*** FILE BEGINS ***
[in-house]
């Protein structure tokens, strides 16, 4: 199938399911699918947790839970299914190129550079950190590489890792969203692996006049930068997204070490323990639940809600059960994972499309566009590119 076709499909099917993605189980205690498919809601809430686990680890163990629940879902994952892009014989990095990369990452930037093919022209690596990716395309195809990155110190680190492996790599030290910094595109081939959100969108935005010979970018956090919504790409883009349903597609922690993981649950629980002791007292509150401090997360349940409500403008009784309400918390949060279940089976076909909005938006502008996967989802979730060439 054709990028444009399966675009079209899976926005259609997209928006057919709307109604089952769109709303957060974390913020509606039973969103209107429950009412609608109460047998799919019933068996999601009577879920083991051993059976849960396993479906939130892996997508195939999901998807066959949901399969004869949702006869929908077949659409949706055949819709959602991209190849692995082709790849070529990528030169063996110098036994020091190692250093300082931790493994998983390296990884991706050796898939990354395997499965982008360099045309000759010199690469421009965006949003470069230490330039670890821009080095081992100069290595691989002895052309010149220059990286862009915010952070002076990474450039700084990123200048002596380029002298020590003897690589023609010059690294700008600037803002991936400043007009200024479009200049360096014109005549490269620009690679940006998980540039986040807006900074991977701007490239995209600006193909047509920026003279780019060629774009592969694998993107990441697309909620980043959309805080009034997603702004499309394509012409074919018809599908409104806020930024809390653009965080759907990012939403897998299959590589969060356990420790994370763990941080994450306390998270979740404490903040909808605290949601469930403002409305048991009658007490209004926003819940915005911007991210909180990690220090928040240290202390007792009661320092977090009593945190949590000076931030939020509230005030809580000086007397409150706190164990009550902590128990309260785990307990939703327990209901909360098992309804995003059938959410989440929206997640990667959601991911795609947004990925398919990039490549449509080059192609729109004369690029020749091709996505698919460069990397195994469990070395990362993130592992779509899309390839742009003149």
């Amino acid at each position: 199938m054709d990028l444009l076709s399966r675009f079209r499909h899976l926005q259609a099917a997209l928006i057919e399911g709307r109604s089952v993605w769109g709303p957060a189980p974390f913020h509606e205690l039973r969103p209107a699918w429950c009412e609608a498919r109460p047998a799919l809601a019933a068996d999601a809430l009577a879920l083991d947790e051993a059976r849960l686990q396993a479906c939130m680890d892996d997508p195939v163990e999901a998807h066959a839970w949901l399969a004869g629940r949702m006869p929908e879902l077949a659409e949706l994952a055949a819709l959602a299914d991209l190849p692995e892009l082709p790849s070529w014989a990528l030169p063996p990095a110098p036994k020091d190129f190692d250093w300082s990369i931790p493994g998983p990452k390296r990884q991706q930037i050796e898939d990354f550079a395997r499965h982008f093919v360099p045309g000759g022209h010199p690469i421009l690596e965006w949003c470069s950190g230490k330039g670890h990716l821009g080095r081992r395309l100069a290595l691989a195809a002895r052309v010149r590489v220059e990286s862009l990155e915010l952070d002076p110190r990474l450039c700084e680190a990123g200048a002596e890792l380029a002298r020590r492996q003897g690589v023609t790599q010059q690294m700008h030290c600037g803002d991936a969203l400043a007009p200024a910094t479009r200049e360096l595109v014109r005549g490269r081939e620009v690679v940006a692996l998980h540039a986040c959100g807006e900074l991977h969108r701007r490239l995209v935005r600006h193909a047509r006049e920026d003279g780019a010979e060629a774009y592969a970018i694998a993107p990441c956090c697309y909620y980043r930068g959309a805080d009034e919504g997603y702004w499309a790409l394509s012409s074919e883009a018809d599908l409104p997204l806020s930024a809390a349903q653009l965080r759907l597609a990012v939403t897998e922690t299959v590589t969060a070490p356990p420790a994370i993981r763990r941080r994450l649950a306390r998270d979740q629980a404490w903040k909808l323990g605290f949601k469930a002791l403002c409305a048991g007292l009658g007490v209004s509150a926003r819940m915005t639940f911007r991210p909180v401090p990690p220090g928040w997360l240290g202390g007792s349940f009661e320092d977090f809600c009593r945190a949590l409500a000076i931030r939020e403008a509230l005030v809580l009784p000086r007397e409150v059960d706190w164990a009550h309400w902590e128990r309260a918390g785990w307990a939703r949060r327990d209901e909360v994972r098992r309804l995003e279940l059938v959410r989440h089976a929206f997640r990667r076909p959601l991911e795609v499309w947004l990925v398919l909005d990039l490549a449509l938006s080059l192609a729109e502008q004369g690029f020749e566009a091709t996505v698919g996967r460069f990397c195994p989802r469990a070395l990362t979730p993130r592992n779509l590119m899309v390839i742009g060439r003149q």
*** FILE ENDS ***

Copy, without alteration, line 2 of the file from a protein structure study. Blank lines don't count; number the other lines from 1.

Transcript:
């Protein structure tokens, strides 16, 4: 199938399911699918947790839970299914190129550079950190590489890792969203692996006049930068997204070490323990639940809600059960994972499309566009590119 076709499909099917993605189980205690498919809601809430686990680890163990629940879902994952892009014989990095990369990452930037093919022209690596990716395309195809990155110190680190492996790599030290910094595109081939959100969108935005010979970018956090919504790409883009349903597609922690993981649950629980002791007292509150401090997360349940409500403008009784309400918390949060279940089976076909909005938006502008996967989802979730060439 054709990028444009399966675009079209899976926005259609997209928006057919709307109604089952769109709303957060974390913020509606039973969103209107429950009412609608109460047998799919019933068996999601009577879920083991051993059976849960396993479906939130892996997508195939999901998807066959949901399969004869949702006869929908077949659409949706055949819709959602991209190849692995082709790849070529990528030169063996110098036994020091190692250093300082931790493994998983390296990884991706050796898939990354395997499965982008360099045309000759010199690469421009965006949003470069230490330039670890821009080095081992100069290595691989002895052309010149220059990286862009915010952070002076990474450039700084990123200048002596380029002298020590003897690589023609010059690294700008600037803002991936400043007009200024479009200049360096014109005549490269620009690679940006998980540039986040807006900074991977701007490239995209600006193909047509920026003279780019060629774009592969694998993107990441697309909620980043959309805080009034997603702004499309394509012409074919018809599908409104806020930024809390653009965080759907990012939403897998299959590589969060356990420790994370763990941080994450306390998270979740404490903040909808605290949601469930403002409305048991009658007490209004926003819940915005911007991210909180990690220090928040240290202390007792009661320092977090009593945190949590000076931030939020509230005030809580000086007397409150706190164990009550902590128990309260785990307990939703327990209901909360098992309804995003059938959410989440929206997640990667959601991911795609947004990925398919990039490549449509080059192609729109004369690029020749091709996505698919460069990397195994469990070395990362993130592992779509899309390839742009003149």